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Mom feared beating by United employees — so she gave up toddler son’s $1,000 seat to standby passenger

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United Airlines has formally apologized to a Hawaii middle school teacher after it forced her to hold her 27-month-old son on her lap for over three hours because it had given away his seat to a standby passenger.

Hawaii News Now reports that Shirley Yamauchi last month had just boarded a flight from Houston to Boston to attend a teachers’ conference when a standby passenger arrived behind her and informed her that he had been given the seat that was supposed to go to her 2-year-old son.

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Yamamuchi tried in vain to get the flight attendant to help her resolve this problem, but the attendant told her the flight was full and simply walked away — thus forcing her to hold her young son in her lap for the duration of the flight.

“I had to move my son onto my lap,” she said. “He’s 25 pounds. He’s half my height. I was very uncomfortable. My hand, my left arm was smashed up against the wall. I lost feeling in my legs and left arm.”

Yamamuchi also said that she didn’t press the matter further because she feared United employees would beat her up, as they were infamously shown doing to passenger Dr. David Dao, whose violent removal from a flight from Chicago to Louisville back in April was captured on video.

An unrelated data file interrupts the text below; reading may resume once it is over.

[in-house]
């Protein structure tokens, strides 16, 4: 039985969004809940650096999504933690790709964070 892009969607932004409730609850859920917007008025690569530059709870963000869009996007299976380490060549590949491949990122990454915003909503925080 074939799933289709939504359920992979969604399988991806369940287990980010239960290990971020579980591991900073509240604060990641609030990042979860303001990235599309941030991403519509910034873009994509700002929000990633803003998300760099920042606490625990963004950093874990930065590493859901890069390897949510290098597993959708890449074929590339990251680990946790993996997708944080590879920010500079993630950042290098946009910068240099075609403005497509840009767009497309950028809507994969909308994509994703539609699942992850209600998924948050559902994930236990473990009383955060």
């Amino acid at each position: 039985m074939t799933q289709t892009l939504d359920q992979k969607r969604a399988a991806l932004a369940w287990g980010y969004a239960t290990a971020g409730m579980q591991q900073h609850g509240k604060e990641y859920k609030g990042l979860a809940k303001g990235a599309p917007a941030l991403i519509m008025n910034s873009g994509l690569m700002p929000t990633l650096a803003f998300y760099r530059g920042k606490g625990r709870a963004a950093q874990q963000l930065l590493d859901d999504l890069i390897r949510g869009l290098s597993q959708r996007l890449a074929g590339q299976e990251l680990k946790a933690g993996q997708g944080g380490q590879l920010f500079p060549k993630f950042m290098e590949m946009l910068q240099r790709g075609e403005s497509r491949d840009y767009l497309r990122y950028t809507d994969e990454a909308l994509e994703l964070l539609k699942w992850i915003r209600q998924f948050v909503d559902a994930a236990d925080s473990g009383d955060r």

“I started remembering all those incidents with United on the news,” she said. “The violence. Teeth getting knocked out. I’m Asian. I’m scared and I felt uncomfortable. I didn’t want those things to happen to me.”

United has now issued a formal apology to the woman, who paid $1,000 to secure her son’s ticket three months ago.

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“We deeply apologize to Ms. Yamauchi and her son for this experience,” the airline said. “We are refunding her son’s ticket and providing a travel voucher. We are also working with our gate staff to prevent this from happening again.”

Watch a video report on the incident below.

Hawaii News Now – KGMB and KHNL

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Pennsylvania Dem unloads on GOPers who pushed to reopen as they hid colleague’s COVID-19 infection

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Pennsylvania state Rep. Brian Sims (D) lashed out at Republican lawmakers who remained silent after testing positive for COVID-19.

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President Ronald Reagan, in the 1980s, famously asserted that someone who agreed with him 70% of the time was a 70% ally and not a 30% enemy. But President Donald Trump, on the other hand, is furious if someone disagrees with him even on rare occasions. Author Tony Schwartz, who co-wrote or ghost-wrote Trump’s famous 1987 book, “The Art of the Deal,” analyzes Trump’s mentality in a May 28 article for Medium — stressing that the president is motivated, above all else, by a “need to dominate.”

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Bill Barr and the White House plan to collect information on social media users when Trump signs Executive Order: reports

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A draft of President Donald Trump's social media executive order shows it would create disturbing structures that could allow the President of the United States to personally target social media companies he feels are taking action against his supporters, enable his supporters to report that action directly to the White House, and empower the Attorney General of the United States to collect publicly available "watch-lists" of social media users that monitor not only their online activities but their offline activities as well.

The draft is not final, but both the speed with which it will be signed and reports show it likely has not gone through interagency review, as CNN's Brian Fung, who calls it "hastily conceived," notes.

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